UK mobile pricing 'cheapest in Europe'

UK mobile pricing 'cheapest in Europe'

UK mobile pricing is 'significantly' cheaper than other countries in the western world, with Sim-only tariffs pushing down mobile prices.

Regulator Ofcom measured the UK alongside eight other countries, comparing offers for different types of connections from low to high use. France was the second cheapest country, taking the place of Italy, which slipped to third.

Ofcom's sixth International Communcations Report said prices for lower use connections were increasing but prices for higher use contracts were decreasing. Ofcom claimed this shift was an attempt to move customers onto contracts. Last year, the proportion of UK consumers on postpay increased from 41% to 46%.

The regulator said the UK's increasing demand for Sim-only deals was pushing down prices. In the first quarter of this year, one in five new mobile contracts in the UK were Sim-only. Overall, UK prices fell by 10% in the year to July 2011 but the price gap between the UK and other countries is narrowing. US' prices fell by 18% during the same period, with Spain (down 15%) and France (down 15%) also slashing prices.

UK consumers are among the most loyal customers with only 10% saying they were intending to switch provider. Only the US (9%) had a more loyal customer base. Spanish customers (23%) were the most likely to switch.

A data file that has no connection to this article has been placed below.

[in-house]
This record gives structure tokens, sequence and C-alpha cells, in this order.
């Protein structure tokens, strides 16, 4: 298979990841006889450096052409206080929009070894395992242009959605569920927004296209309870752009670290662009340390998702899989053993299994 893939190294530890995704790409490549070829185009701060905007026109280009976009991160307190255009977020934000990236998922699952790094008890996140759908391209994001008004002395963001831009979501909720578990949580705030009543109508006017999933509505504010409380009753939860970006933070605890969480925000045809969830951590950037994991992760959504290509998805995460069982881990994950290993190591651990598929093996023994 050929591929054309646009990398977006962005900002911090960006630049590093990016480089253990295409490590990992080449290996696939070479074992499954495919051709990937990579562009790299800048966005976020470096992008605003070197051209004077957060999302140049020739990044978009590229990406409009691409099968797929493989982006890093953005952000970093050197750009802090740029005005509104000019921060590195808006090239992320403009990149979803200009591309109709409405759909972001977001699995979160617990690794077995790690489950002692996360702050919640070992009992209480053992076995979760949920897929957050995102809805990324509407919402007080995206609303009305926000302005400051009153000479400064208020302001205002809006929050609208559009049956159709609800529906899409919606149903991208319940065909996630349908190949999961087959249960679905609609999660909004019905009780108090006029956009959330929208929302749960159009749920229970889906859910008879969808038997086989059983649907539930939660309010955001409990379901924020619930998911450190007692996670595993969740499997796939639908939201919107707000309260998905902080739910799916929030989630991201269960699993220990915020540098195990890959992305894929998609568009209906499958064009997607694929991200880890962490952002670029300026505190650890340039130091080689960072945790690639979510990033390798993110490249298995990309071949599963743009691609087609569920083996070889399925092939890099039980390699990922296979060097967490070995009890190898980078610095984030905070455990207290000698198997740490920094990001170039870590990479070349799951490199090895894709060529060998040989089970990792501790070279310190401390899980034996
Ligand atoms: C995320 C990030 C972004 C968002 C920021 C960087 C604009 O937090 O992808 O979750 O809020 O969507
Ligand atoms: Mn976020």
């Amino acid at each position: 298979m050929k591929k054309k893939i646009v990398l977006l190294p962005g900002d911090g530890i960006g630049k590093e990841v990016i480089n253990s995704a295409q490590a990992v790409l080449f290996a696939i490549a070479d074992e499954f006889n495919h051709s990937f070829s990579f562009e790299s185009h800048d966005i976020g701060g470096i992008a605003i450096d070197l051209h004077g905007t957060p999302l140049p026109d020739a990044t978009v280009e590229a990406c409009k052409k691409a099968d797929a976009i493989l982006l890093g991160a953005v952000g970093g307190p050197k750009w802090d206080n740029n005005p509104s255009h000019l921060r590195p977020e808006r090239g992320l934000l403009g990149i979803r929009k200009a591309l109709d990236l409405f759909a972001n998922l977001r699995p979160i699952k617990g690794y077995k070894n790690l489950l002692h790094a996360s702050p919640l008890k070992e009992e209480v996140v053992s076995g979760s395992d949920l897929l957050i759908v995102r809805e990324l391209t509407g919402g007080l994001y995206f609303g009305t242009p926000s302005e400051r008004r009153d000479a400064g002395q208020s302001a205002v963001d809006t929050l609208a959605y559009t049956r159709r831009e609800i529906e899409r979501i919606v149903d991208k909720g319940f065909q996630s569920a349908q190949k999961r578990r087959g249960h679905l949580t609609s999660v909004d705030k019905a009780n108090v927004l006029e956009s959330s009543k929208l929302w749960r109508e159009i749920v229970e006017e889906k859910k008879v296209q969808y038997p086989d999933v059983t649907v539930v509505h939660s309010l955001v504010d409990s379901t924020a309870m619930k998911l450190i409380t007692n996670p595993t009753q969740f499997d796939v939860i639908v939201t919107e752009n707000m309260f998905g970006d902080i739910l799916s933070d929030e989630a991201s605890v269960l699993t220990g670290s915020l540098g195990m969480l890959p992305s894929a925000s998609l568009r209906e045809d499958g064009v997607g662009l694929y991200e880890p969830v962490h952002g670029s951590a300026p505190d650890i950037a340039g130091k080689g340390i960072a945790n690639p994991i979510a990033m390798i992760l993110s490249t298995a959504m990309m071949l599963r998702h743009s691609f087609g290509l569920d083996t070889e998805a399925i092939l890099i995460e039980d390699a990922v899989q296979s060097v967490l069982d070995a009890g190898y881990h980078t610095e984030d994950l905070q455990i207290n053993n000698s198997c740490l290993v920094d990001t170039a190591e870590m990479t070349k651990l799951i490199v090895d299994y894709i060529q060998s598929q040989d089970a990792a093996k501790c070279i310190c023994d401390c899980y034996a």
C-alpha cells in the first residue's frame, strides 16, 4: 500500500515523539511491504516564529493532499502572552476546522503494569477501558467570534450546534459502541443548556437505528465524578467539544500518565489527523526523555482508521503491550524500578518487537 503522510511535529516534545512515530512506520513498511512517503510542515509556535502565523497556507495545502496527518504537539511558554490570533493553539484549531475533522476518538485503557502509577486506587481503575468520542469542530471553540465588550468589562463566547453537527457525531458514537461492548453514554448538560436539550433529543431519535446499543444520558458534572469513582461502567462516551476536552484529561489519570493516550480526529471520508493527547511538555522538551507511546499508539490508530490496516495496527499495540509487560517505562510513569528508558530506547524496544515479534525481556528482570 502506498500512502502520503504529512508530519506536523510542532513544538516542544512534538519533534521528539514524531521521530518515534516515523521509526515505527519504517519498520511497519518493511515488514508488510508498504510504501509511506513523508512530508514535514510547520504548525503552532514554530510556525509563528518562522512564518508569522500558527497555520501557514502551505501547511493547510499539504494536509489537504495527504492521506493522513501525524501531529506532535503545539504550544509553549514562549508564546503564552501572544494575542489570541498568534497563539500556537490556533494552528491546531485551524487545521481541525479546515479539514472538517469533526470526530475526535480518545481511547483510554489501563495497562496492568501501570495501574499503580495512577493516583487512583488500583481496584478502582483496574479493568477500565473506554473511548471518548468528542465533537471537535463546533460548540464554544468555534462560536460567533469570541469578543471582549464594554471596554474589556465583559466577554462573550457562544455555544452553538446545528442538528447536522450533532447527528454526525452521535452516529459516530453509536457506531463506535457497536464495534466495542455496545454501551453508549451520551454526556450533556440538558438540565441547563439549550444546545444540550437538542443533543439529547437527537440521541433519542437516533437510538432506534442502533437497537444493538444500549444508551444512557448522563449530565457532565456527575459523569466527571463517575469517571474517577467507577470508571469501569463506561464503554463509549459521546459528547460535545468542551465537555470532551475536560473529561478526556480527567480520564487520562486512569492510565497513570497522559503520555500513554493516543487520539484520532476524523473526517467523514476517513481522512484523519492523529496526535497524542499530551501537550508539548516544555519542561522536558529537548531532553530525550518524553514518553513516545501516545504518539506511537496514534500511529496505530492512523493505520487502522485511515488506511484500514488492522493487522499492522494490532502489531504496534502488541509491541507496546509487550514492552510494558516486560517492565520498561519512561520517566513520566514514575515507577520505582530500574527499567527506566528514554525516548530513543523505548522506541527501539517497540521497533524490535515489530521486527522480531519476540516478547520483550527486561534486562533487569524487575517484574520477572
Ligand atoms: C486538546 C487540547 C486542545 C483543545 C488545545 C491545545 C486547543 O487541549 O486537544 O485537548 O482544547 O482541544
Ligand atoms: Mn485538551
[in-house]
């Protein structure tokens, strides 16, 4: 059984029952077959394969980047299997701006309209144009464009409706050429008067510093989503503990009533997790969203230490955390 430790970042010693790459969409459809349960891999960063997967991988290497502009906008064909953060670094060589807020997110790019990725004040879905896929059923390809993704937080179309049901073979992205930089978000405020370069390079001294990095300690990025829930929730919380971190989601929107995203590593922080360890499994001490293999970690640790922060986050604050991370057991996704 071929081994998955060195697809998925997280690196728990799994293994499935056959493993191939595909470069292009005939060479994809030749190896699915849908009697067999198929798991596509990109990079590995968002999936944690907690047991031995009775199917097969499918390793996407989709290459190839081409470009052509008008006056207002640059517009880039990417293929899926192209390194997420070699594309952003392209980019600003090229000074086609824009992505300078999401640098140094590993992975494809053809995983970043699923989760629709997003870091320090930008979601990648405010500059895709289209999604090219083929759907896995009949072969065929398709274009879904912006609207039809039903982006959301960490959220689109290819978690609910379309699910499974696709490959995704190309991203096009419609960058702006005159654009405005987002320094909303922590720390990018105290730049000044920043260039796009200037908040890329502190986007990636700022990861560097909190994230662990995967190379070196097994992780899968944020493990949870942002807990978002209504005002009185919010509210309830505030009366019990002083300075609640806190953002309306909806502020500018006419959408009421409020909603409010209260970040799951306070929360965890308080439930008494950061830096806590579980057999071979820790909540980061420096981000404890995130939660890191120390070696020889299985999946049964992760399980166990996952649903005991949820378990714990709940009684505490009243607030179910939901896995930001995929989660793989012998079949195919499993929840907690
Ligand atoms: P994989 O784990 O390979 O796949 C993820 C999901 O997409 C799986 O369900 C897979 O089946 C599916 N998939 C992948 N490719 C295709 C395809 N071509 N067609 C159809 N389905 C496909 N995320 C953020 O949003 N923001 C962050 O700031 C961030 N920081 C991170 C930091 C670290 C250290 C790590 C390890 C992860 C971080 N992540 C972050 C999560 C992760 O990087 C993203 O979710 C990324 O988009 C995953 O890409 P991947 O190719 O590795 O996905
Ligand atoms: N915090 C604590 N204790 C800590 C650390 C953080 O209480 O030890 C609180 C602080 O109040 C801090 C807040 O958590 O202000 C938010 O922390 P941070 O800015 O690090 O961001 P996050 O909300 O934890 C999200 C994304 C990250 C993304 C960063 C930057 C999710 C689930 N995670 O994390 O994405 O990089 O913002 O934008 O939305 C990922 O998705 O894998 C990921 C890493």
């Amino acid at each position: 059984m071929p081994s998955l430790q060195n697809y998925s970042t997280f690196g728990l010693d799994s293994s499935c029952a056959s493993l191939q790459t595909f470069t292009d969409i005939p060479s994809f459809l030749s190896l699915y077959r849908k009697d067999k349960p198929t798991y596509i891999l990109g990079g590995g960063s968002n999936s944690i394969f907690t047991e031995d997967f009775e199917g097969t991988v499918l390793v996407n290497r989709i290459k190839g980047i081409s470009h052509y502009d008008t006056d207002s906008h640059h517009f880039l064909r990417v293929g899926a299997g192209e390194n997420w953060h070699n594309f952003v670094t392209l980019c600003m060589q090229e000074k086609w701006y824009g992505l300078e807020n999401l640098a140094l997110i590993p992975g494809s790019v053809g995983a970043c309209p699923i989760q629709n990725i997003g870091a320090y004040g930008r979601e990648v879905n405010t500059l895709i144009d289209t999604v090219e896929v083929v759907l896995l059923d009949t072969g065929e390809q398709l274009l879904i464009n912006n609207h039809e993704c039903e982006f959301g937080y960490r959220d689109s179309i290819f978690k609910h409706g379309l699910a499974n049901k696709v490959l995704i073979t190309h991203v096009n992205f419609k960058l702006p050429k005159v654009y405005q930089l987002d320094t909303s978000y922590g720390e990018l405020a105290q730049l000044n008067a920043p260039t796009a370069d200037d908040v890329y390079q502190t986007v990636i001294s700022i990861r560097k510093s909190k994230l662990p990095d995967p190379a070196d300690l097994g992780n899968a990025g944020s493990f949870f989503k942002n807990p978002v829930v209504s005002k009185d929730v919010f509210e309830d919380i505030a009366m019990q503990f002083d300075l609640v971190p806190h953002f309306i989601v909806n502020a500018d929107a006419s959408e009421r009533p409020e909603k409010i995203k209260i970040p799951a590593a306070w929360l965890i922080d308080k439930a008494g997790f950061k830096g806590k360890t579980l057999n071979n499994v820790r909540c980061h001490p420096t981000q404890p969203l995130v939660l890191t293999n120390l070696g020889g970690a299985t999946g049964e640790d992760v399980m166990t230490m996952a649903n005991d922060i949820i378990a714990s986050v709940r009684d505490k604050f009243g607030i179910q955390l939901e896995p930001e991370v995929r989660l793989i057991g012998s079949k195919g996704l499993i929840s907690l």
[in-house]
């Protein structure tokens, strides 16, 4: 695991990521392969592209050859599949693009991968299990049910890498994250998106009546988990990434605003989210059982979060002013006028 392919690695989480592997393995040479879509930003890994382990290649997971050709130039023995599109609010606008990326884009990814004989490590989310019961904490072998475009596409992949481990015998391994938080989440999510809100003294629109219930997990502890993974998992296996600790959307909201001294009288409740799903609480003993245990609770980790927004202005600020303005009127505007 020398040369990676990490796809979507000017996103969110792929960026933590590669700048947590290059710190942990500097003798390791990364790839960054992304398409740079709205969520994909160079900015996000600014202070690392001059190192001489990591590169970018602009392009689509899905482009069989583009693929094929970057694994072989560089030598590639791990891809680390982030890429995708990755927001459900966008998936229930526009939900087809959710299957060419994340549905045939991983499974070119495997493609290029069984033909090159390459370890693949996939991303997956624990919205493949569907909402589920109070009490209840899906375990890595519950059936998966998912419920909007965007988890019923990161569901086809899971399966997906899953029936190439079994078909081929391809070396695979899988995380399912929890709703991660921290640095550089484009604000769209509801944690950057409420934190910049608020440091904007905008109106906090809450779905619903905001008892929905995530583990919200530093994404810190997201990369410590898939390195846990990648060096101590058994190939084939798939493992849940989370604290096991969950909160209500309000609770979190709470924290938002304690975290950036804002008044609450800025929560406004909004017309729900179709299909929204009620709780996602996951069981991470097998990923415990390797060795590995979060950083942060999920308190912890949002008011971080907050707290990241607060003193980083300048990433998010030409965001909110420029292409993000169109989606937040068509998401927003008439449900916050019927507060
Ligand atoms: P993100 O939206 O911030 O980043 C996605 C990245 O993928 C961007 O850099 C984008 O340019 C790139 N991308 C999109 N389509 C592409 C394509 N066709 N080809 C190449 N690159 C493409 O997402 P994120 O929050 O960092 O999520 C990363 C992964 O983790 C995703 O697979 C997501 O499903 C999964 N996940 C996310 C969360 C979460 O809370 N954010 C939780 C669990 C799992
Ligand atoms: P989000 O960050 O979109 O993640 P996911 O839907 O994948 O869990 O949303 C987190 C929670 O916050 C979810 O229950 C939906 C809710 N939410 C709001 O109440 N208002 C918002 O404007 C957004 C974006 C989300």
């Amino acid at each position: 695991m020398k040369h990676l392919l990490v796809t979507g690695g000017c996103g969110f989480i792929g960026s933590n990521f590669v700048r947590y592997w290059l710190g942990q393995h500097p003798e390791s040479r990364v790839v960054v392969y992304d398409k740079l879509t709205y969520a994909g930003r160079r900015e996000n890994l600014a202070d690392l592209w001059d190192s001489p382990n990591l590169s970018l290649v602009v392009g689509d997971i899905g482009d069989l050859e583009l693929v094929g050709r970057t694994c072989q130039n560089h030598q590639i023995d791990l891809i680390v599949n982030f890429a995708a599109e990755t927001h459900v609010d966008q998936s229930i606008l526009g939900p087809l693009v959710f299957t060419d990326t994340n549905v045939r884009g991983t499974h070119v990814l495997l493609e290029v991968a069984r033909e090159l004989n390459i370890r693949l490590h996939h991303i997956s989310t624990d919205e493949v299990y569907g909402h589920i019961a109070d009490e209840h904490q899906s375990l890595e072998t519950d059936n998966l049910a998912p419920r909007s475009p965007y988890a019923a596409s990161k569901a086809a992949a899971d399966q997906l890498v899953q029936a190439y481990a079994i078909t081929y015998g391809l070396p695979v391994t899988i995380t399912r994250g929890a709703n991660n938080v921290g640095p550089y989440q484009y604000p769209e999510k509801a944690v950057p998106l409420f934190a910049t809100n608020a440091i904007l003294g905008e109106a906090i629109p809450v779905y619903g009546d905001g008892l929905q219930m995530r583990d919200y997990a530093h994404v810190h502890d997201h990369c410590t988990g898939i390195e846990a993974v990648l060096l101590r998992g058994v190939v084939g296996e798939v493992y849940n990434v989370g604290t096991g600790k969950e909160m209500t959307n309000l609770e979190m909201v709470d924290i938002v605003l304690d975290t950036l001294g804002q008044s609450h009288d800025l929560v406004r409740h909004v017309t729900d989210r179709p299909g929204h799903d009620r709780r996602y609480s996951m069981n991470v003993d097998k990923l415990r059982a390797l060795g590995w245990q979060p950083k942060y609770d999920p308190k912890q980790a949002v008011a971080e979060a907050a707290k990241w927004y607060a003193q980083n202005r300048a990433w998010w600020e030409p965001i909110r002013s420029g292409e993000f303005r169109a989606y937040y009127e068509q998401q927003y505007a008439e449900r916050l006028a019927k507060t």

Meanwhile, Germany is the most popular market for MVNOs, accounting for 20% of connections last year. The fastest growing market is France, where it increased from 1% to 8% since 2005. By the end of 2010, 12% of UK mobile connections were MVNOs, up one percentage point since 2005.

The report also revealed smartphone take-up was higher in the UK than in other European countries surveyed. Ownership nearly doubled between February 2010 and August 2011 from 24% to 46%. The devices were most popular next in Spain (45%), Italy (40%) and Germany (32%).

Written by Mobile Today
Mobile Today

Comments

Please wait...


Please write code to prove you're human